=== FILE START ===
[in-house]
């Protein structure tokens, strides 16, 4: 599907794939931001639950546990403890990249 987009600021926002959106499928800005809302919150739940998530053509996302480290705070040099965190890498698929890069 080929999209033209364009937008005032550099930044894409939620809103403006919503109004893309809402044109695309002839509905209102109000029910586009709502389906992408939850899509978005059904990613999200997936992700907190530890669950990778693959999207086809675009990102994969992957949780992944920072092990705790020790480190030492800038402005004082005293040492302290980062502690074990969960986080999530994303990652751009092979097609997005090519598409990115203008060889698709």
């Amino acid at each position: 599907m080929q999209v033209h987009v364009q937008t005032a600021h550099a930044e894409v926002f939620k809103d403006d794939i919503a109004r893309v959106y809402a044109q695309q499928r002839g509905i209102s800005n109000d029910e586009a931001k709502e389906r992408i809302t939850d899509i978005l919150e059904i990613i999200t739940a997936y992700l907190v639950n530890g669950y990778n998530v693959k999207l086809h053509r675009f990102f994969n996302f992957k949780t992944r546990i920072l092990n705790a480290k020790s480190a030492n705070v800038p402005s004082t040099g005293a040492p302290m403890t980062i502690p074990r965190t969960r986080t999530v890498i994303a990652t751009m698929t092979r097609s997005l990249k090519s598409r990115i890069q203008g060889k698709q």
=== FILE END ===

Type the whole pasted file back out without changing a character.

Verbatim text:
[in-house]
């Protein structure tokens, strides 16, 4: 599907794939931001639950546990403890990249 987009600021926002959106499928800005809302919150739940998530053509996302480290705070040099965190890498698929890069 080929999209033209364009937008005032550099930044894409939620809103403006919503109004893309809402044109695309002839509905209102109000029910586009709502389906992408939850899509978005059904990613999200997936992700907190530890669950990778693959999207086809675009990102994969992957949780992944920072092990705790020790480190030492800038402005004082005293040492302290980062502690074990969960986080999530994303990652751009092979097609997005090519598409990115203008060889698709």
């Amino acid at each position: 599907m080929q999209v033209h987009v364009q937008t005032a600021h550099a930044e894409v926002f939620k809103d403006d794939i919503a109004r893309v959106y809402a044109q695309q499928r002839g509905i209102s800005n109000d029910e586009a931001k709502e389906r992408i809302t939850d899509i978005l919150e059904i990613i999200t739940a997936y992700l907190v639950n530890g669950y990778n998530v693959k999207l086809h053509r675009f990102f994969n996302f992957k949780t992944r546990i920072l092990n705790a480290k020790s480190a030492n705070v800038p402005s004082t040099g005293a040492p302290m403890t980062i502690p074990r965190t969960r986080t999530v890498i994303a990652t751009m698929t092979r097609s997005l990249k090519s598409r990115i890069q203008g060889k698709q």